Employment and Labor Law of Saudi Arabia

Every country in the world has a labor legislative framework and Saudi Arabia is no exception to the rule. Like any area of social life, the legislation of a country is dynamic. Therefore, the Labor Law of Saudi Arabia has made progress for the benefit of the working population.

In this article, you will learn about the most important points about labor law in Saudi Arabia.

  1. Work contract
  2. Workers representative
  3. Payroll and taxes
  4. Wages and working hours
  5. Leisure
  6. Restrictions and laws against discrimination
  7. Maternity
  8. Labor courts
  9. How can we help you learn more about the Labor Law in Saudi Arabia?

1. Work contract

To begin with, we will define what the employment contract is. The employment contract is an agreement between a company and a worker for the worker to provide certain services for the company in exchange for remuneration.

Another concept that can be given to a work contract is that it is an agreement between a worker and their employer where the former agrees to carry out certain tasks and to follow the instructions of the latter. This is in exchange for a certain remuneration.

Therefore, in an employment contract, there must be a relationship of subordination. This relationship of subordination is characteristic of employment contracts.

The employment contract is one of the fundamental legal tools for the good development of the relationship and the labor market. The rights and duties of the parties derive from the contract and it is a fundamental test when requesting the help of a judge in cases of non-compliance or disagreements.

We have to consider some elements of the Saudi Arabian Labor Law:

1.1 Should employment contracts be written?

Yes. Article 51 of the Saudi Arabian Labor Law provides that this contract must be in writing. One version will be delivered to the employee and the other will remain in the hands of the company. If this is not done in this way, the employee can prove the employment relationship with any means of proof.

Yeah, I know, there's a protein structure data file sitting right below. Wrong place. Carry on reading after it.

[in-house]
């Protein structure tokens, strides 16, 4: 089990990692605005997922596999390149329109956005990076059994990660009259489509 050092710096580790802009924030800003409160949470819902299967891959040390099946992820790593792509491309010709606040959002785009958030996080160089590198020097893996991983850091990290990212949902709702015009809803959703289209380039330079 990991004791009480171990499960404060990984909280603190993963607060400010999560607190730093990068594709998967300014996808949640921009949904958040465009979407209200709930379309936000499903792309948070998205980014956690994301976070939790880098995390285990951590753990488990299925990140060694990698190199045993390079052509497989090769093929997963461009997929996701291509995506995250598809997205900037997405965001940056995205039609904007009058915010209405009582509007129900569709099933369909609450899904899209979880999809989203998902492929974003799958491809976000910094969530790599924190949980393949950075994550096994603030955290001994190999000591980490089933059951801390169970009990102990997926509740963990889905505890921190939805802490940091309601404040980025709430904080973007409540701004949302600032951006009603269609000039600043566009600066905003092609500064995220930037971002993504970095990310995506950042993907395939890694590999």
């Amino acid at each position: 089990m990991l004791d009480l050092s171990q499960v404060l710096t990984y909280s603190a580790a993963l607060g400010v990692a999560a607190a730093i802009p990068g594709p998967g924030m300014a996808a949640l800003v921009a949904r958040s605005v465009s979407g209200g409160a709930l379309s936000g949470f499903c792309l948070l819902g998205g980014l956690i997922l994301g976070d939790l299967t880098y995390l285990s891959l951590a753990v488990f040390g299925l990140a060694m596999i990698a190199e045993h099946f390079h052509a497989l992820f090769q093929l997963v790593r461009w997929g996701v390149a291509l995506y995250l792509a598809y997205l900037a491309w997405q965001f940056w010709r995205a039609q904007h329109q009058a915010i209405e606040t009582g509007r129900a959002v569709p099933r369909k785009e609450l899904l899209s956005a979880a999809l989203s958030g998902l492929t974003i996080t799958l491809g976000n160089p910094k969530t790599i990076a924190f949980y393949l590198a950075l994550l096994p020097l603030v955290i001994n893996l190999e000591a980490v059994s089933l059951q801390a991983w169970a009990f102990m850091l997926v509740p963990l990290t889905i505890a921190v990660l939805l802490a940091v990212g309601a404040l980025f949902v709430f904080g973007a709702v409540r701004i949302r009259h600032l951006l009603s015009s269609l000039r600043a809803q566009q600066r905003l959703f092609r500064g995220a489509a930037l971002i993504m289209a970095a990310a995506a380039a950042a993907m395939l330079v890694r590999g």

However, each contract must specify the following: However, each contract must specify the following:

  • Position.
  • Compensation.
  • Benefits.
  • Requirements for dismissal.

When this contract is drawn up in writing and according to the provisions of the Labor Law of Saudi Arabia, it is considered binding for the parties. Otherwise, if it violates this law, it will be null to the executive and judicial authorities.

Employers generally must adhere to strict layoff and severance rules when they want to part ways with an employee. Saudi labor law allows trial periods of up to ninety days, extendable for another ninety days if both parties agree. During this time, a company can quickly fire an employee if the relationship does not work out. After that, a limited contract notice period and indemnity requirements apply.

Employees with fixed-term contracts must receive thirty days of notice or additional compensation, and employees with unlimited contracts must receive sixty days of notice or additional compensation. All employees must receive fifteen days of severance pay for each of their first five years with the company and then one month of pay for each additional year of service.

Also, parties can also establish a limited contract termination. In this sense, it may be a termination of a limited contract by the employer.  Likewise, both parties can establish the cause of termination.

1.2 Difference between a limited and unlimited contract

In terms of employment contracts, there is a difference between limited and unlimited contracts. The difference is that in limited-time contracts, the duration of the employment relationship is clearly established in the contractual document.

On the other hand, employment contracts for unlimited time are those that express a date for the culmination of the employment relationship. Therefore, the contract will end with the decision of one of the parties, either the employer through dismissal or the employee through resignation.

2. Workers’ representative

Union representation does not exist in Saudi Arabia, but the Labor Law is very protective of workers. This law created the labor courts, which provide their services independently, effectively, and electronically. So that workers who feel that their rights are violated can be compensated for such violations.